paralleled. But in the midst of bitter party controversy, independent journalism was growing apace; the editor and the politician were becoming more and more disentangled. The politician kept political power and the editor looked elsewhere for his influence in a variety of interests, social, literary, and commercial. The influential editors throughout the country who were taking the place of the giants of the preceding era were following the precept of Bowles in learning to control what they seemed only to transcribe and narrate. They no longer preached or laid down the law. It was the publishing and depicting of facts, not the invective of editorial attack, that achieved results in the exposure of the Tweed ring by the New York Times and Harper's Weekly in 1871 and of the "Whiskey Ring" by the St. Louis Globe-Democrat. Exploits like these had never been attempted before; though they have never since been equalled in daring or in results obtained, they were progenitors of the sensational press characteristic of a later period.
Independent political thought and discussion were greatly strengthened by the growth of weekly papers which were established or which became prominent just after the war. The Independent, founded as a progressive and liberal religious journal in 1848, had been a powerful anti-slavery force, a leading journal of political, literary, and social, as well as of religious discussion. When Henry Ward Beecher took the editorship in 1861 he said he "would assume the liberty of meddling with every question which agitated the civil or Christian community," and in doing so he wrote, in this weekly newspaper, and in the Christian Union, now the Outlook, of which he became editor in 1870, some of the strongest editorials in the American press. "It is the aim of the Christian Union to gospelize all the industrial functions of life," Beecher wrote. These two are but the most conspicuous of a large class of religious journals, more nearly newspapers than magazines, which had much popularity and influence as organs of general discussion through the years of Reconstruction.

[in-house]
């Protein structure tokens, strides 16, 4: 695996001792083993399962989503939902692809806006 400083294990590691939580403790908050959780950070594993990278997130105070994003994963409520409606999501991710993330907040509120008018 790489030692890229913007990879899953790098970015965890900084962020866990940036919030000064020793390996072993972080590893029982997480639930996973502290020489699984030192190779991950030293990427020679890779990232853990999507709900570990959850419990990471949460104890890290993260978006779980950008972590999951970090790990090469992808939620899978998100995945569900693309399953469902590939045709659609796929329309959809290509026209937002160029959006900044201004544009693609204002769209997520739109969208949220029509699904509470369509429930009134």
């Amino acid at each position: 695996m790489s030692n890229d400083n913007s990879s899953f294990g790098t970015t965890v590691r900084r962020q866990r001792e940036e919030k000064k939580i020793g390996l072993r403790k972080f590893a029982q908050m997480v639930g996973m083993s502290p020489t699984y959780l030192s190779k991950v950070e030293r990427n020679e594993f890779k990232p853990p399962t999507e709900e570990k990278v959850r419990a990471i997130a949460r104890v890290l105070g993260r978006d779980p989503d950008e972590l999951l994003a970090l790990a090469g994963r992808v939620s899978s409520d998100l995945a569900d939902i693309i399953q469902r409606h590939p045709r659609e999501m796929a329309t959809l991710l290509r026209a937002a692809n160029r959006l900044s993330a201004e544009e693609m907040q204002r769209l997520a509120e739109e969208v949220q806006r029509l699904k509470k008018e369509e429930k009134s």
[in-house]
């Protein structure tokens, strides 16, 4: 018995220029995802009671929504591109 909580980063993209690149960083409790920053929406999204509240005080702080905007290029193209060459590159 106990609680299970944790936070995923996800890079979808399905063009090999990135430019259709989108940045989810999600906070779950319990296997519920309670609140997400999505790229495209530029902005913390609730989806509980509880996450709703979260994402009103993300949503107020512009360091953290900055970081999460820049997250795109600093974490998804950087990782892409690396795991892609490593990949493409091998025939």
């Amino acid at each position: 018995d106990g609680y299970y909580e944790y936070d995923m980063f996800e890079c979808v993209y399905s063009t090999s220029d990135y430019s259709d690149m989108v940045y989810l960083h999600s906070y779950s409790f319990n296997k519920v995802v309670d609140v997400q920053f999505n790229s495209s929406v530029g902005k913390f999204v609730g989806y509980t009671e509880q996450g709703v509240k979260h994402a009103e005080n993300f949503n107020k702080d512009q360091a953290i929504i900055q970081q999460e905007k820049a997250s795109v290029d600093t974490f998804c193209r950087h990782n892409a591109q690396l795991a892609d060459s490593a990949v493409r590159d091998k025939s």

When the New York Times attacked the Tweed ring, its most effective ally was Harper's Weekly, an illustrated paper established in 1857, which partly through its remarkable use of illustrations and its sound editorial policy under George William